extent, she might either be defeated this summer or make a
separate peace. It is certain that in such matters Russia will act
exclusively in her own interests. Stalin and Litvinov [12] made
public statements to which some sort of favourable answer had to
be given.

(8) I realise that MacArthur's analysis of the American position
in paragraph 10 is substantially correct. As you point out he
agrees with the proposals the Curtin Government made twice before
Japan entered the war. At the same time we must keep fighting for
as large a concentration of forces in the South-West Pacific Area
as is required for MacArthur's directive to be carried out. The
strategy in the directive is more favourable than a purely
defensive strategy and we should therefore insist upon its being
made good.

(9) For that reason I doubt whether MacArthur should at present be
required to state the forces needed purely for defending
Australia. He is certain to receive greater strength if the wider
purpose of his directive is adhered to rather than the more
limited purpose of defence only. The decisions on the
recommendations of MacArthur should soon be available.

The trouble here is that continual propaganda and persuasion are
needed to keep the Pacific front from being regarded as a side
show. So far as I know few if any public speeches have been made
in London to emphasise the vital importance of the Pacific. The
authorities both here and in the United States grossly under-
estimated Japan's strength and the people who blundered in such a
matter find it difficult to face up to the true position.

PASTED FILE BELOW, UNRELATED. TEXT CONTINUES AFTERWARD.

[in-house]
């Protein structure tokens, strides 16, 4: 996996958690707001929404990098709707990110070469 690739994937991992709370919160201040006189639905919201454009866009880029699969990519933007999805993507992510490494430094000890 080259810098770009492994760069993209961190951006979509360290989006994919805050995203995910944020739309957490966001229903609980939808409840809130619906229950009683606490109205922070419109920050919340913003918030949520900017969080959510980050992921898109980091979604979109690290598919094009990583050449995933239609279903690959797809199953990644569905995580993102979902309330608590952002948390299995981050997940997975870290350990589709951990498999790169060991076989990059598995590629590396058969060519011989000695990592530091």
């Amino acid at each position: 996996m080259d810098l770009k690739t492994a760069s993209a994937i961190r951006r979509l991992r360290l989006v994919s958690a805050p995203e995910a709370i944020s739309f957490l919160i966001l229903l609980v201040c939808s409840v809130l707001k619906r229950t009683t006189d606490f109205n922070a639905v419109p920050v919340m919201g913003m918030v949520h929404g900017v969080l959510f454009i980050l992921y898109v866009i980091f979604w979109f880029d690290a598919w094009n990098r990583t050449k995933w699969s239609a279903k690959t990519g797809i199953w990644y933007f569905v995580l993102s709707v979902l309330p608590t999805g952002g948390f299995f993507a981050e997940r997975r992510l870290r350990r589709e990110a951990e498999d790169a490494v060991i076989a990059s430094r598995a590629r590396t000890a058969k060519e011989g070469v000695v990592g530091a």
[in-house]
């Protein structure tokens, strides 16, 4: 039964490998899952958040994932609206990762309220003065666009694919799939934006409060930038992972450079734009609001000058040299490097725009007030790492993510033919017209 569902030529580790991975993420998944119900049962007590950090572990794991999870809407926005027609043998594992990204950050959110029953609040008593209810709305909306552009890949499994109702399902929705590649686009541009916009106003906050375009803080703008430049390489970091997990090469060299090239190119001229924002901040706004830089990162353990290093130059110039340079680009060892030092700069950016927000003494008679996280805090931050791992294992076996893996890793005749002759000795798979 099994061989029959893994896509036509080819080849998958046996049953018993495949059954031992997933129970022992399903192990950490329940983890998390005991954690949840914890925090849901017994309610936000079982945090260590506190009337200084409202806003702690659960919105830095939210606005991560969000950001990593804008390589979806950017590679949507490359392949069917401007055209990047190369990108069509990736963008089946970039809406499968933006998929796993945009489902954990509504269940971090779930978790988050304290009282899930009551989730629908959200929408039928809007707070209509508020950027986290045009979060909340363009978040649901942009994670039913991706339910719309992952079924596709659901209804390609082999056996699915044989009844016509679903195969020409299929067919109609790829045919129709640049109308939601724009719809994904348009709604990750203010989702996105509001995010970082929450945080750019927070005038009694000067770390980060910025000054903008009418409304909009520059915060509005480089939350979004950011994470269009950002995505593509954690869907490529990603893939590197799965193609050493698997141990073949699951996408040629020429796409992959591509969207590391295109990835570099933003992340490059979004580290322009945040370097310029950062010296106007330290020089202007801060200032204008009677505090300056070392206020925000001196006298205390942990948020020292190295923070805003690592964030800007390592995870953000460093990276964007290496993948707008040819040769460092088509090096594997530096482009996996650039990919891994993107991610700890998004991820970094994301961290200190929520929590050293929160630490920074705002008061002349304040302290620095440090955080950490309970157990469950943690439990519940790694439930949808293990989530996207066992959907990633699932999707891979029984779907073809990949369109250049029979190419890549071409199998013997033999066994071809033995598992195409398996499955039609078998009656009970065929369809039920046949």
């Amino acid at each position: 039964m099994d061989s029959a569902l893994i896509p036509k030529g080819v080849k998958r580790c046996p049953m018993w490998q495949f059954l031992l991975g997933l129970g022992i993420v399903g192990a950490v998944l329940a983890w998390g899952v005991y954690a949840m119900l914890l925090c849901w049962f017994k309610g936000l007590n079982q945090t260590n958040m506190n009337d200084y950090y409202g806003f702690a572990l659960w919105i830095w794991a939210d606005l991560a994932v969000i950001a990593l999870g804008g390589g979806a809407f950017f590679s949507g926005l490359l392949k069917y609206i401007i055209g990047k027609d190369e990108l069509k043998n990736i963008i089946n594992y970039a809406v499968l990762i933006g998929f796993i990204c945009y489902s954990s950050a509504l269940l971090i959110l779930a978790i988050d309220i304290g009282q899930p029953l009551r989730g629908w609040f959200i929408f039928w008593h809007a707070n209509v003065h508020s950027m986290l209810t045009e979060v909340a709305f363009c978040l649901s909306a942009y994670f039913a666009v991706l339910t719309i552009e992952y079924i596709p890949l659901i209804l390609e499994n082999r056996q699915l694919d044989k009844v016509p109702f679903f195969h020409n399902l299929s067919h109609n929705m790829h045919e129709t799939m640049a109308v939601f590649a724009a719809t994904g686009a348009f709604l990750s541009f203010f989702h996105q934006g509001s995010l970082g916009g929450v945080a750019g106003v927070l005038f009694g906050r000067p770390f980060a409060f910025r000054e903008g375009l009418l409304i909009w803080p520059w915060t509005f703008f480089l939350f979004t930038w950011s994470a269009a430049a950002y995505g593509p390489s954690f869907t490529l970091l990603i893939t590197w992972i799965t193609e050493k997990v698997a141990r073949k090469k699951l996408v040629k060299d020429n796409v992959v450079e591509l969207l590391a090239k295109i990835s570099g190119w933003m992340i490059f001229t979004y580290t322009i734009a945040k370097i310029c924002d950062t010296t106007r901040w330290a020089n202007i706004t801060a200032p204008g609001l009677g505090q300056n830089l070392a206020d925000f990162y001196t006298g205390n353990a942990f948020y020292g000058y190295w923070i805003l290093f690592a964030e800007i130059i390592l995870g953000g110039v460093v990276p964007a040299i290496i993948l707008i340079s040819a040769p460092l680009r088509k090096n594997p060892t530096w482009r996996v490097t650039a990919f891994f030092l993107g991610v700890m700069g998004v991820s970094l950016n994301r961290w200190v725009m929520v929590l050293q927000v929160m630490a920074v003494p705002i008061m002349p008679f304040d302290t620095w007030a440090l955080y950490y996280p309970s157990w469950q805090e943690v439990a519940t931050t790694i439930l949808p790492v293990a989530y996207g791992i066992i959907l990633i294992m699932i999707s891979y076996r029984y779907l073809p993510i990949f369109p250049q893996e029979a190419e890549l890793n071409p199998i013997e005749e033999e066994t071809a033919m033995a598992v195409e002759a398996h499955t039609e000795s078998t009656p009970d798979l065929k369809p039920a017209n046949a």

You will remember I cabled you from Washington pointing out that
the western offensive propaganda and decisions might possibly
react against us. [13] However providing Macarthur fights hard and
he receives strong support from the Government-if necessary by
carefully considered public statements-the flow of supplies to
Australia could be made reasonably satisfactory.

The position is much better than it was but I think we should be
able to improve it further providing MacArthur argues strongly
with Marshall and refuses to be satisfied with anything short of
those forces which will not only
(a) successfully defend Australia but also
(b) be able to operate offensively within a reasonable time.

This is his present mandate and it is binding upon all the
Governments concerned.


1 Document 483.

2 Allied Supreme Commander in the South-West Pacific Area.

3 Commander, Allied Air Forces in the South-West Pacific Area.

4 Chief of Staff, U.S. Army.

5 Document 477.

6 Winston Churchill.

7 See Document 484.

8 For a report of this meeting see cablegram E5 of 13 May in
Flinders University Library: Evatt Papers, cables to and from Dr
Evatt, March-May 1942. Evatt took the opportunity to urge that the
U.K. Joint Staff Mission in Washington give more active support to
MacArthur's requests for additional aircraft.

9 Leader of the U.K. Joint Staff Mission in Washington.

10 See Document 446.

11 See Document 483, note 10.

12 U.S.S.R. Ambassador to the United States. 13 See Document 451,
paragraph 5.

[AA:M100, MAY 1942]
Last Updated: 11 September 2013